So when the old Alvin's building on Cass came up for sale, he didn't waste any time. Tony V's Tavern will open later this year (once they receive a liquor license) and will offer what Vulaj says is a "simple menu using good product … we're not going for high prices like some of the restaurants in the neighborhood." He promises high-quality food with low prices; items will range in price from $6-10 and, he says, "We're not going to have a $10 burger."
Tony V's Tavern will have a full bar and features a wood-fired brick oven. One of the highlights of the menu will be build-your-own pizzas and a pizza and salad lunch buffet. And, since Alvin's was known for live music and entertainment, Tony V's will continue to have live music every weekend. Tony V's will be open 11 a.m. to 2 a.m. daily. The kitchen will be open lunch, dinner, and late-night.
Vulaj is also a partner in the new Midtown Zeff's, along with Violet, Victoria, Lisa, and Anita Balurshaj, daughters of the original owner of Zeff's Coney Island in Eastern Market (who sold the restaurant several years ago). Midtown Zeff's will open in May serving breakfast and lunch, and will offer healthier options than a typical diner.
Source: Tony Vulaj, owner of Tony V's Tavern
Writer: Nicole Rupersburg

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Global Detroit Human to open in the Auburn in May

Global Detroit Human will open inside the Auburn in the coming weeks, joining retailers Hugh, Nora, and Source Booksellers in what is fast becoming Midtown's de facto shopping district at the intersection of Cass and Canfield (on the other side of Cass, Run Detroit and Shinola will both open soon, while Nest and City Bird already anchor West Canfield).
Global Detroit Human (GDH) is clothing design collective, a boutique that exclusively carries lines from metro Detroit designers. Some of the local labels that can be found inside include Homeslice Clothing, Emily Thornhill's line of classic fashion pieces for day or evening made from eco-sustainable materials; Lavinia Curves, which produces fashionable dresses for curvy women sizes 12-22; SIX LUXE, a line of reversible resort wear for multiple looks in one for those who like to travel light; and Corrosive Clothing, a line of men's T-shirts designed with custom print injection technology that injects the ink directly into the threads for longer-lasting designs.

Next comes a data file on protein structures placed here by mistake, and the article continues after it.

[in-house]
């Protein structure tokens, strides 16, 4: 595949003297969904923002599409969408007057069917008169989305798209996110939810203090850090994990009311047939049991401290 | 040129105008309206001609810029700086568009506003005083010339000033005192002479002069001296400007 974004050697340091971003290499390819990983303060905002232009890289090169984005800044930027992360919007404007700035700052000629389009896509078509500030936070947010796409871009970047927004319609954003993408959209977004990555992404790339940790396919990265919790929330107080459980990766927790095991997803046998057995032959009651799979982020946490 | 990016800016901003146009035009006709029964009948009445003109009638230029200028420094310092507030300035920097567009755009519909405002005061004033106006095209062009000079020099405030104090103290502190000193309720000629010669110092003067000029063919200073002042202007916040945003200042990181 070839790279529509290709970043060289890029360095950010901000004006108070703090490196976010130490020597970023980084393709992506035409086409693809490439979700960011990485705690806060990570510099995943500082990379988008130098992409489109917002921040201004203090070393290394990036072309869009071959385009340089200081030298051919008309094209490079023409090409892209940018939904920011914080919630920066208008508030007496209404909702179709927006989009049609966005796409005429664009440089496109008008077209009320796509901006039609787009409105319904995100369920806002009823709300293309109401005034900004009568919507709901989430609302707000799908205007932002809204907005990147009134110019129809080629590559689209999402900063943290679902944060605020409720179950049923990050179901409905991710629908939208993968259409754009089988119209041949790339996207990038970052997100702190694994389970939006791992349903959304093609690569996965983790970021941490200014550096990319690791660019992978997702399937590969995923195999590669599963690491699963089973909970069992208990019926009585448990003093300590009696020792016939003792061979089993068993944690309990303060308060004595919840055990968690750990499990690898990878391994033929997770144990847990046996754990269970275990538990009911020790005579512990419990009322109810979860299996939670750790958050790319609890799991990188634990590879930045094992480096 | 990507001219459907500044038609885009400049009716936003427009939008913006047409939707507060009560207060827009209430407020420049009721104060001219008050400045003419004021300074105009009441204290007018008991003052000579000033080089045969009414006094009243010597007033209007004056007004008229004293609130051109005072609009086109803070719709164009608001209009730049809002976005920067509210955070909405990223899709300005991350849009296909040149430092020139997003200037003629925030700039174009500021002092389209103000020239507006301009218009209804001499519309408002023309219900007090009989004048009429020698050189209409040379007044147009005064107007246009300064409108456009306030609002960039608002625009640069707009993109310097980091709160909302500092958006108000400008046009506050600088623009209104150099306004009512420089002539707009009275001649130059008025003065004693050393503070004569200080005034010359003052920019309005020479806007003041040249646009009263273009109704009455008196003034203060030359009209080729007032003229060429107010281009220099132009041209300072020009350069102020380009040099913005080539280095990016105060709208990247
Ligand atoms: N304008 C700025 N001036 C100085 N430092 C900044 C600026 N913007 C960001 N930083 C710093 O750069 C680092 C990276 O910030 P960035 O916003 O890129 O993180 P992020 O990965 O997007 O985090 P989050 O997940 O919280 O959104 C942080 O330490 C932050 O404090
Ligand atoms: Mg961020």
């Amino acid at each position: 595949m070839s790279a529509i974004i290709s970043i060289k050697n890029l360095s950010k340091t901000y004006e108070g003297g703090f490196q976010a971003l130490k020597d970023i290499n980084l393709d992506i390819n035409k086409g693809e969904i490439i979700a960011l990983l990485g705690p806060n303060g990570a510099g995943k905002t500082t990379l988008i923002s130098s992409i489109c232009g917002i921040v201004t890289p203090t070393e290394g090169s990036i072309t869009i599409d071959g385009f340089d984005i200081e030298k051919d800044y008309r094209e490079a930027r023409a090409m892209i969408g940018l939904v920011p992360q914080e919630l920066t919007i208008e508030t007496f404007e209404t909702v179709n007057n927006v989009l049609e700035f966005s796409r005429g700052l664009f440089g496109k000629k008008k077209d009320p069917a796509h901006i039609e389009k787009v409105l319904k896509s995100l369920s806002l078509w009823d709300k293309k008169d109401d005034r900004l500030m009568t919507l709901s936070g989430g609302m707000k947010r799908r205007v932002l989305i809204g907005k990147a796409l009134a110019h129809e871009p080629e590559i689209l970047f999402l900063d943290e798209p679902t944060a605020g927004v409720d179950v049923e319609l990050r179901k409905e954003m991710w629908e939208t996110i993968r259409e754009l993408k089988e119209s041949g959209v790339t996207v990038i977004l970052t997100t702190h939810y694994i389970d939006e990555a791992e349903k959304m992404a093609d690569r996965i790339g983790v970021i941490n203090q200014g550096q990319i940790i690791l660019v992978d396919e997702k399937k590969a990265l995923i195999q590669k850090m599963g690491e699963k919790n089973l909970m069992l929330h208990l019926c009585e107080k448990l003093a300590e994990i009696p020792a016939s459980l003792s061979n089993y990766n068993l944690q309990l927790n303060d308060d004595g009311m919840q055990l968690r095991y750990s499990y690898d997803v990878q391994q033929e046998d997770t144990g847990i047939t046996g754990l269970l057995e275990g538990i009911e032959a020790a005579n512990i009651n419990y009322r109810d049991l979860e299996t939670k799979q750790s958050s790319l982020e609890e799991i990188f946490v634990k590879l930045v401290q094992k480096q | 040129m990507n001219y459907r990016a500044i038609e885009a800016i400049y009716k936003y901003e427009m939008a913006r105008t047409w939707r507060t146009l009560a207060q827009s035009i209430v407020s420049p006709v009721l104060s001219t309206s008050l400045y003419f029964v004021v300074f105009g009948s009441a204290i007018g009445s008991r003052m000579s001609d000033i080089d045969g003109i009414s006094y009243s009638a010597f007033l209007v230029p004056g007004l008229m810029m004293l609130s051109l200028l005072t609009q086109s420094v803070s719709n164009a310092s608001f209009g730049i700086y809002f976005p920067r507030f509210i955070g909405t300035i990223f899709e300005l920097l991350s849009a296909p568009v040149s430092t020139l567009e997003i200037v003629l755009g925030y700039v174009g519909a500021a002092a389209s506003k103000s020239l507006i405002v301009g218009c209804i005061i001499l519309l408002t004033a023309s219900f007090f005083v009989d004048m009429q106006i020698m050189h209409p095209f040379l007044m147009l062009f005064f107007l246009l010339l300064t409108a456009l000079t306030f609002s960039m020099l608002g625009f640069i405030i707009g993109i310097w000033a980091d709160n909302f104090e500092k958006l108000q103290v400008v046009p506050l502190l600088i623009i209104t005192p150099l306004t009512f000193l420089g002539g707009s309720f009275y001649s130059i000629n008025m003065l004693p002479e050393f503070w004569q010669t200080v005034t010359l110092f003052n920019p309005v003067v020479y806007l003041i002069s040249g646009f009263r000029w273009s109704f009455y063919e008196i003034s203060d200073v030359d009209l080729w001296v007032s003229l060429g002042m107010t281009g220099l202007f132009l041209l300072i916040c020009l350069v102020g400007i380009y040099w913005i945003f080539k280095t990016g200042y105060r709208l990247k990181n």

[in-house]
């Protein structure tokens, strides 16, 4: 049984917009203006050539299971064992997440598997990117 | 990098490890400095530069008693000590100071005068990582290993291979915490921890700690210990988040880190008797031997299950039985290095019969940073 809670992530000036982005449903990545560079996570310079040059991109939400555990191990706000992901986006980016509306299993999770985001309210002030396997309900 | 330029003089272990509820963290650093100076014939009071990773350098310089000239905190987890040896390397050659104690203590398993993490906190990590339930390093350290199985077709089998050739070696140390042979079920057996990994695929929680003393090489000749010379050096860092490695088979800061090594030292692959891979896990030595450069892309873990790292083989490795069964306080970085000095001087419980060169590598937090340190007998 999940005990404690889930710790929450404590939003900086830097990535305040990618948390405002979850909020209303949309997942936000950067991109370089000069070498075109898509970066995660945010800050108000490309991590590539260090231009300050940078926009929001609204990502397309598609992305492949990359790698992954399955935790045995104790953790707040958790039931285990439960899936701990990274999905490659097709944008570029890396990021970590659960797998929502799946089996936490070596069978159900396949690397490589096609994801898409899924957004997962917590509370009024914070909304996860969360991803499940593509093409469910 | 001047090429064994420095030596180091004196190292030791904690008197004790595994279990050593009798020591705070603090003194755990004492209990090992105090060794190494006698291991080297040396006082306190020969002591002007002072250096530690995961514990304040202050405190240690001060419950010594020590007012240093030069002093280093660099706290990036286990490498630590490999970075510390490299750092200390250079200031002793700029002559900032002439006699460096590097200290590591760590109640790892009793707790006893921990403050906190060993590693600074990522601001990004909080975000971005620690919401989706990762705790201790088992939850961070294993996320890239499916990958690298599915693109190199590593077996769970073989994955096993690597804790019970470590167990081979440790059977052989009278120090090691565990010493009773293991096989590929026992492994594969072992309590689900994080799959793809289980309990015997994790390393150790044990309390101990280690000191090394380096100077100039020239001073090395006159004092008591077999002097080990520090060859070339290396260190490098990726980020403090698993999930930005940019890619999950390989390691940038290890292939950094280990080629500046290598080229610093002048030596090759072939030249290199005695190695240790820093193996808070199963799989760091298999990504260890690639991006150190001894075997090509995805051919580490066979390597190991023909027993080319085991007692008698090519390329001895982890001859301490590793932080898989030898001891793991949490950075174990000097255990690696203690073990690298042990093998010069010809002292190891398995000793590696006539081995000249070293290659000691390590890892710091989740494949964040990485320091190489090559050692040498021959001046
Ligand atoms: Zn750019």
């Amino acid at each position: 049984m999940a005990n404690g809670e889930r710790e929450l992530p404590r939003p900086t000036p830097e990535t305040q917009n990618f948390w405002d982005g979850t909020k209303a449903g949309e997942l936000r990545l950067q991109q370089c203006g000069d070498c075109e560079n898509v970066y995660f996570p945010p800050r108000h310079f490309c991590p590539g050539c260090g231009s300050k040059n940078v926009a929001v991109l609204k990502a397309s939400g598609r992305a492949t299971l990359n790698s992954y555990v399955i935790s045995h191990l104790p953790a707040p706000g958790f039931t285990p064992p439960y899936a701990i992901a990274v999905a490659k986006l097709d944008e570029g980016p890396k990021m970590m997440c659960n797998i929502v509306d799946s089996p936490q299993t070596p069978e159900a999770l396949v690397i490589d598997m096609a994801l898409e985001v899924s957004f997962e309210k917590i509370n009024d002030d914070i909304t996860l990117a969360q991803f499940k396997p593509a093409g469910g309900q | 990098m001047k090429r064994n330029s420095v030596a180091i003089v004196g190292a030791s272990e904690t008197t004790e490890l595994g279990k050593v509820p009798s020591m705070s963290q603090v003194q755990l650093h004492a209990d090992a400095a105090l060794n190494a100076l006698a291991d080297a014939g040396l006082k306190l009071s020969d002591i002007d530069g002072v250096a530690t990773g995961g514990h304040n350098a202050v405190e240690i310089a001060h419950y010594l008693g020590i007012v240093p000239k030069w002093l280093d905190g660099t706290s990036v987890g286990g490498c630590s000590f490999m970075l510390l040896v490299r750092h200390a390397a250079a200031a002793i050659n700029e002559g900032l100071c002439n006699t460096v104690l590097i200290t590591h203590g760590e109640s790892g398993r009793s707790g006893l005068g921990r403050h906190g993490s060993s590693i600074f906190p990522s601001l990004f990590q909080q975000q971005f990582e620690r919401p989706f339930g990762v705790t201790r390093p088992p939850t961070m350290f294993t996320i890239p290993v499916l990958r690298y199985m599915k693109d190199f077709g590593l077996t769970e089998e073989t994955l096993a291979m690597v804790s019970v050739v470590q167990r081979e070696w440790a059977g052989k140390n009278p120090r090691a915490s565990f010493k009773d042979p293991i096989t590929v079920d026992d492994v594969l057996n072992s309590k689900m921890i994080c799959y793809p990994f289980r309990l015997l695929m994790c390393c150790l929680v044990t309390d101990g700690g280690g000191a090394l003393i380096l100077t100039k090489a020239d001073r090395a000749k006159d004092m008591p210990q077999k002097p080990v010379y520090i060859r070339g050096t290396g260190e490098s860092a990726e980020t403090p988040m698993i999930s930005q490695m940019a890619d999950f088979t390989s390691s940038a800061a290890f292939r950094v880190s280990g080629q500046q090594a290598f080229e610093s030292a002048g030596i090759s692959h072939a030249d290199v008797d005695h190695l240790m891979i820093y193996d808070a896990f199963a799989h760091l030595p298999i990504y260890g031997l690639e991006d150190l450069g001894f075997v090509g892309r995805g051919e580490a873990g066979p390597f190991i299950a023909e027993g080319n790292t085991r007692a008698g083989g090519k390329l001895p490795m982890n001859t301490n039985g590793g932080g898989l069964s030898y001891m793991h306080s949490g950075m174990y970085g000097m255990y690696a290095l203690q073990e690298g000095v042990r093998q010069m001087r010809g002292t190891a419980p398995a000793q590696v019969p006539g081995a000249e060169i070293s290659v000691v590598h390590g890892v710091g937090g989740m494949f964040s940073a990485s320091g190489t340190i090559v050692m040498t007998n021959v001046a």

GDH was envisioned by owner Jill Drnek about a year ago. She wanted to have a collection of metro Detroit designers to show off to the world, and traveled the fashion capitals of Europe to speak with store owners, do some research, and start building excitement for Detroit designers. After hosting a pop-up in Livonia and participating as a vendor at events like Dally in the Alley, Drnek decided it was time to open a store in the city. A space inside the Auburn unexpectedly became available in November, and she jumped at the opportunity to open in a viable retail district near other design-focused stores.
"The goal is really to take the Detroit design community into a storefront," says Drnek. "This will help designers better understand their market and continue to build their brand and contribute to the growth of the Detroit design community," ultimately with the goal of shopping these designers to the European market.